Tuesday, August 16, 2011
Monday, August 8, 2011
K. Isaac Oliver (’06) is managing partner of Harmony Ridge Farms, an organic vegetable farm and co-op in Tobaccoville, N.C. His father, Kevin, is the other half of the farm.
“Harmony Ridge has been, I believe, a leap of faith for my father, entrusting me with not only the running of the farm and business (neither of which I had experience) but also with the rather dizzying task of growing about 35 varieties of vegetables and herbs, having only grown 10 or 12 of them in my previous home garden,” says Isaac. “I am still amazed at his enormous faith in me, and also by what we have accomplished thus far, through by what seems to be sheer determination and the belief that we could not fail.”
You were an English major at Wake Forest. How did you transition into running a successful farm and co-op?
Part of my amazement stems from my rather meandering career path. Since I have graduated from university, I have been a shoe salesman, construction worker, courier, part-time librarian, plant vendor and greenhouse technician. Anything to pay the bills in-between hiking and exploring nature. As is clear, I spent about zero time in the career center at Wake Forest. I owe my current success and the success of Harmony Ridge Farms to my father’s recognition of my potential.
Tell us about Harmony Ridge Farms.
Harmony Ridge Farms is an organic (though non-certified) vegetable and herb farm, now with 22 acres. Thus far we have supported a farm CSA (community supported agriculture) with added weekly restaurant sales having only cultivated less than two and a half acres. Our productivity in such a small space has been, in large part, the result of investing in and enriching our soil. The topography is variable, being hilly, with woods and two creeks. The soil types are variable as well and the topography allows for microclimates to exist, two factors that support diversity of plant life.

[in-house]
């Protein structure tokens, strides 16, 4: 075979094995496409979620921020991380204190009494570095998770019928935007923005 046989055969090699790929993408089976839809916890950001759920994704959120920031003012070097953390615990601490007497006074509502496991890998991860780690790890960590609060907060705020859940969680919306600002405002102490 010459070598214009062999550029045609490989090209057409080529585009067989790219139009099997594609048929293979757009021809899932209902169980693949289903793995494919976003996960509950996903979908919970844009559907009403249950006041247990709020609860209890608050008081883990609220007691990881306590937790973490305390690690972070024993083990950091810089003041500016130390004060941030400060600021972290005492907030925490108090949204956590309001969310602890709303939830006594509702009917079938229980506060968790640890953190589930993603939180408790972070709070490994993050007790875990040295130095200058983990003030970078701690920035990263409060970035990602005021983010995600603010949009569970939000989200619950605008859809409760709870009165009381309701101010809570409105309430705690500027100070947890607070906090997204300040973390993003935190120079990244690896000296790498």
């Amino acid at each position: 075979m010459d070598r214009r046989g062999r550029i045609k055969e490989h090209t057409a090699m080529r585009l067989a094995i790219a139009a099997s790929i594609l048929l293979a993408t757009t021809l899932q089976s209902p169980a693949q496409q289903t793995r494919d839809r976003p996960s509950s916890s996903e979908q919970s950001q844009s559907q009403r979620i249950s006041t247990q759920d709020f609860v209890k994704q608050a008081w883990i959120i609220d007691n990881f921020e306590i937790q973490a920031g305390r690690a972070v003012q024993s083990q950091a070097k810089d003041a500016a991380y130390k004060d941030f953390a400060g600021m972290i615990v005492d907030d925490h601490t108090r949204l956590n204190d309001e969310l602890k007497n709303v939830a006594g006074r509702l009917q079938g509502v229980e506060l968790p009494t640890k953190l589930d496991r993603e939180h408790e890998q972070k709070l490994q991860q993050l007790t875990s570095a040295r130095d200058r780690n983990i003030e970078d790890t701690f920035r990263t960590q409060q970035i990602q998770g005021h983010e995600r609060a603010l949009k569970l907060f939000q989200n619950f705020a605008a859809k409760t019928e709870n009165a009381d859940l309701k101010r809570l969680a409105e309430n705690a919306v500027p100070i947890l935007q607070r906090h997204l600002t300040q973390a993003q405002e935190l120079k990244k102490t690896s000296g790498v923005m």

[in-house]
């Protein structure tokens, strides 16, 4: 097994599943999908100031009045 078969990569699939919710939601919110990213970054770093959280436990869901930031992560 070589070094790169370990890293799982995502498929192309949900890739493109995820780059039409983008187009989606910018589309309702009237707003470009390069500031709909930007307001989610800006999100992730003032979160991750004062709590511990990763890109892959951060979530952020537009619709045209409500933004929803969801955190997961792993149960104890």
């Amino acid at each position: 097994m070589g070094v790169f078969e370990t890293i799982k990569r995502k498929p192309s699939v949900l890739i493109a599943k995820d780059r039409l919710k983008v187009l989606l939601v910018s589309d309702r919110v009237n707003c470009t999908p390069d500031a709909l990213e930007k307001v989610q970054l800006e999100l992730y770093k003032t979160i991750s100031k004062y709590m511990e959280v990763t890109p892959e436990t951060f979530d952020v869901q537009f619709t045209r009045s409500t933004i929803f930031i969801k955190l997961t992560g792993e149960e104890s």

I returned here after having spent some time roaming the great north woods of Washington State. When I wasn’t working at one of my odd jobs, I was observing nature, much of it within pristine, untamed wilderness. Watching and listening for so many hours I believe enhanced my connection to nature’s processes.
Once my wife and I moved back to Winston-Salem, my father and I got more serious about starting an organic farm. We began looking for the right property and almost instantly, a horse farm in Tobaccoville went on the market. Still unsure it was the right place, on our third visit we witnessed a wild turkey poult hatch, accepted this as a sign, bought the place, and went to work.
All crops we grow are raised organically and include spinach, arugula, mesclun, carrots, leeks, lettuce, pac choi, Chinese cabbage, radishes, snap peas, broccoli, cauliflower, kale, cabbage, Swiss chard, beets, cucumbers, summer squash, potatoes, cherry tomatoes, heirloom and hybrid tomatoes, onions, shallots, garlic, fennel, green beans, sweet corn, peppers, okra, cowpeas, eggplant, winter squash, cantaloupe, watermelon, sweet potatoes, collards, other greens and assorted herbs, harvested in roughly that order (with much overlapping) starting in April and running until December.
How does the co-op work?